Friday, March 5, 2021

Addressing Anonymity with Electronic Currencies

With the surge in online shopping and the need for less contact, electronic payments have increased significantly during this pandemic. We do know that both the Ethereum and Bitcoin blockchains are open and -- while they are theoretically anonymous -- as soon as any crypto account touches a bank account tied to your identity, you are in direct contact with the pool, which could be recording your IP address and associating it to your cryptocurrency account. 

Many might recall that the cryptocurrency industry was initially portrayed as "anonymous digital cash." While experts were quick to point out that this was not exactly the case, Bitcoin (BTC) found initial popularity in darknet markets such as Silk Road, where merchants sold illegal goods ranging from light drugs to, allegedly, hitman services. Founded in 2011, Silk Road thrived for the next two years until the Federal Bureau of Investigation shut it down in 2013. Authorities later revealed that completely free blockchain explorers aided their investigative efforts.

Some cryptocurrencies (such as Zcash and Monero) are explicitly designed to address traceability concerns, incorporating several security mechanisms, including:

Ring Signatures, which allow signed messages to be attributable to “a set of possible signers without revealing which member actually produced the signature” ...

Stealth Addresses, which refer to methods for key management in which public keys are derived separately from private keys for the purpose of obscuring the public keys, and

Confidential Transactions, which use Pedersen commitment schemes to restrict disclosing the amounts transacted to anyone other than the transacting parties.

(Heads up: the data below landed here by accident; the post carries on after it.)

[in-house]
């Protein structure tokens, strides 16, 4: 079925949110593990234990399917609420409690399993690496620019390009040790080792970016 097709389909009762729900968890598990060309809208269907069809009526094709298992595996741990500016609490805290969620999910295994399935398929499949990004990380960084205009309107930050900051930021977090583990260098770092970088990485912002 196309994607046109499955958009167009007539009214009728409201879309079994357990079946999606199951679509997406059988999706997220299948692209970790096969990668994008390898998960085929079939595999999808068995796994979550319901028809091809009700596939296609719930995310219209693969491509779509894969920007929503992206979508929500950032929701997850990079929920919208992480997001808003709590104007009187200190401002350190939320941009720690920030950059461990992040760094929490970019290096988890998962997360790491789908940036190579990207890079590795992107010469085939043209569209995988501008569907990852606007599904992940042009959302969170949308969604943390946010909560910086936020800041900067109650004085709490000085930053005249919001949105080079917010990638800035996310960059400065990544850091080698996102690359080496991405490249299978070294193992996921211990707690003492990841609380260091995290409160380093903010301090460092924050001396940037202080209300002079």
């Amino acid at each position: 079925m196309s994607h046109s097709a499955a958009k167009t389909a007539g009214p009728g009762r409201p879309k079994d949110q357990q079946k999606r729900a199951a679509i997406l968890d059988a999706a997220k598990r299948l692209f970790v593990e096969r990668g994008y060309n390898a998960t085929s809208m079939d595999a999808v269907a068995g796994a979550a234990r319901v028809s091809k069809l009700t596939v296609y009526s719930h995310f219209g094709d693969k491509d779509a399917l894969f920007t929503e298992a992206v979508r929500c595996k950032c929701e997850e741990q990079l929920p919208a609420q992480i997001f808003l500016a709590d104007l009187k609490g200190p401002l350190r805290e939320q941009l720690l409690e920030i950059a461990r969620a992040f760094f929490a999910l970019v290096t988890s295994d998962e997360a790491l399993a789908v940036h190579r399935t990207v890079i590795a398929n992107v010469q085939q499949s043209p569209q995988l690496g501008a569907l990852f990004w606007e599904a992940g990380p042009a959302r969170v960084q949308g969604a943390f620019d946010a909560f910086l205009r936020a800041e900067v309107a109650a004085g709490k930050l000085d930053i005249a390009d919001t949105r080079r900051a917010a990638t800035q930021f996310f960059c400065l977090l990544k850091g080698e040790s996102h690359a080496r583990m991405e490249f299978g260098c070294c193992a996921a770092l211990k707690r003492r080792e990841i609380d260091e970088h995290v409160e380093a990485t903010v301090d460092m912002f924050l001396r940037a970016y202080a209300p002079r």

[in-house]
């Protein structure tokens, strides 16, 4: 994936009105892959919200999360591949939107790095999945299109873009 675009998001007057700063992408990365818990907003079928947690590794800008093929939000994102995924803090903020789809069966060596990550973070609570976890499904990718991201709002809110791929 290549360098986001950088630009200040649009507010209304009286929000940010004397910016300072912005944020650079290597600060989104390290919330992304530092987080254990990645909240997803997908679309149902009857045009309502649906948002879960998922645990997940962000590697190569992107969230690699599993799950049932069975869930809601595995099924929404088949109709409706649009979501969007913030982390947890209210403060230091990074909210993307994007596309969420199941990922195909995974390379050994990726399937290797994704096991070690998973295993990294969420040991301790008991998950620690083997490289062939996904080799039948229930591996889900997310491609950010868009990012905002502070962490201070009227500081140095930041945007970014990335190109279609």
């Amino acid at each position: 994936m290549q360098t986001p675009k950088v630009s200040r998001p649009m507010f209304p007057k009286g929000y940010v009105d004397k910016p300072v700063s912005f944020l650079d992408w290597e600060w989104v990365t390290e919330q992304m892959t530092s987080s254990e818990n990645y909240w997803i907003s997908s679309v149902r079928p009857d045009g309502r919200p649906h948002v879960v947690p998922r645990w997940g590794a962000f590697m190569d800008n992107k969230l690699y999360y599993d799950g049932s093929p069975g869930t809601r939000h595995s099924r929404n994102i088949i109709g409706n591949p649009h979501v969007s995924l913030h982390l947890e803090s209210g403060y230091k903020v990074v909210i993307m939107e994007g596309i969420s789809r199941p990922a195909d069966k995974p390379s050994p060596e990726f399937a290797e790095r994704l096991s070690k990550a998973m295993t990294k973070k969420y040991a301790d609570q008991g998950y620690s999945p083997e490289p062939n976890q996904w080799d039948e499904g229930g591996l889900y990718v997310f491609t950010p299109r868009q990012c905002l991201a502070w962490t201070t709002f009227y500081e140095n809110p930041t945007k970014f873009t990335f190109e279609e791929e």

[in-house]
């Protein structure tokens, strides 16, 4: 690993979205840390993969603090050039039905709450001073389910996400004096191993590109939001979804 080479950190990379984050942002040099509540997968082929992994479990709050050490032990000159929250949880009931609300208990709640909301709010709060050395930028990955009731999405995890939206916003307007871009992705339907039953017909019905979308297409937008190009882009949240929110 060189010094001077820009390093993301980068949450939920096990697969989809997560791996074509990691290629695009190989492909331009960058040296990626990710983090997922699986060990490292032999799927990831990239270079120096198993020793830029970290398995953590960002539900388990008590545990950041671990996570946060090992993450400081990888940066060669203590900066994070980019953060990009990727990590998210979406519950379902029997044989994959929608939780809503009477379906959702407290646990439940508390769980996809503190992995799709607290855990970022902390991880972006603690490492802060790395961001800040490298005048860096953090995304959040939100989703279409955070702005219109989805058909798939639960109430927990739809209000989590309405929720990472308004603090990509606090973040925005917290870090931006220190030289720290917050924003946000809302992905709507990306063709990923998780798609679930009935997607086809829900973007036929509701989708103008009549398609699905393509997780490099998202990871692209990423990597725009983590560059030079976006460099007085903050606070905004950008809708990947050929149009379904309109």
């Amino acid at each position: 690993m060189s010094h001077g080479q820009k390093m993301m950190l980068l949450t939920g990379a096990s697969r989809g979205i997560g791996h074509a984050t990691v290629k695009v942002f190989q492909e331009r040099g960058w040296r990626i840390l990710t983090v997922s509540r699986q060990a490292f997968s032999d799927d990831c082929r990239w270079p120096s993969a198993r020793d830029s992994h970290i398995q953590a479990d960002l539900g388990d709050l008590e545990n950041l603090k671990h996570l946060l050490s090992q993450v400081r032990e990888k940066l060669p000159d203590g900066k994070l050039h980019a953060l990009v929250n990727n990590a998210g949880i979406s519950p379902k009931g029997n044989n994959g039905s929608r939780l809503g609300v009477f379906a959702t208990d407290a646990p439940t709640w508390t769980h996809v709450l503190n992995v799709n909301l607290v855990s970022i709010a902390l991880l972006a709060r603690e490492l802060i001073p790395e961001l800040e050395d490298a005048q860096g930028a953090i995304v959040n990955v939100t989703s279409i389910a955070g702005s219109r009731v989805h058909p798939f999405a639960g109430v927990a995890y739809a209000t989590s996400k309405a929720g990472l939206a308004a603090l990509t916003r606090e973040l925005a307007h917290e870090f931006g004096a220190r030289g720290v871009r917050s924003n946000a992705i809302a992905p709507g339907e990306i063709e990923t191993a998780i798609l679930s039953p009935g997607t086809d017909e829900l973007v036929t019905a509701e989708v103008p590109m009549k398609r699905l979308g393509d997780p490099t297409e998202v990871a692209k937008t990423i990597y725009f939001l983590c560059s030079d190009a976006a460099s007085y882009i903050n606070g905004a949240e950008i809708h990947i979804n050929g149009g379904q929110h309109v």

Some are thinking up ways to successfully implemented privacy-enabling cryptocurrency, so that metadata associated with transactions would be hidden. Online, data flows or the ledger would not reveal relationships among transactions or any information about the transacting parties.

As more central banks consider how to embrace the digital economy, new ideas will flourish. Unlike traditional money, cryptocurrencies aren’t issued by countries or central banks. On the contrary, one of the hallmarks of these products is the lack of regulation and oversight by a central authority. Most US banks have been slow to introduce software that allow peer-to-peer payments for things like splitting the bill on a meal. In some scenarios, central banks could directly issue digital currencies into users’ online wallets without involving banks and other middlemen. Americans could also potentially hold accounts at the Federal Reserve for making transactions using a digital dollar, simplifying the process and lowering the cost of exchanging payments.

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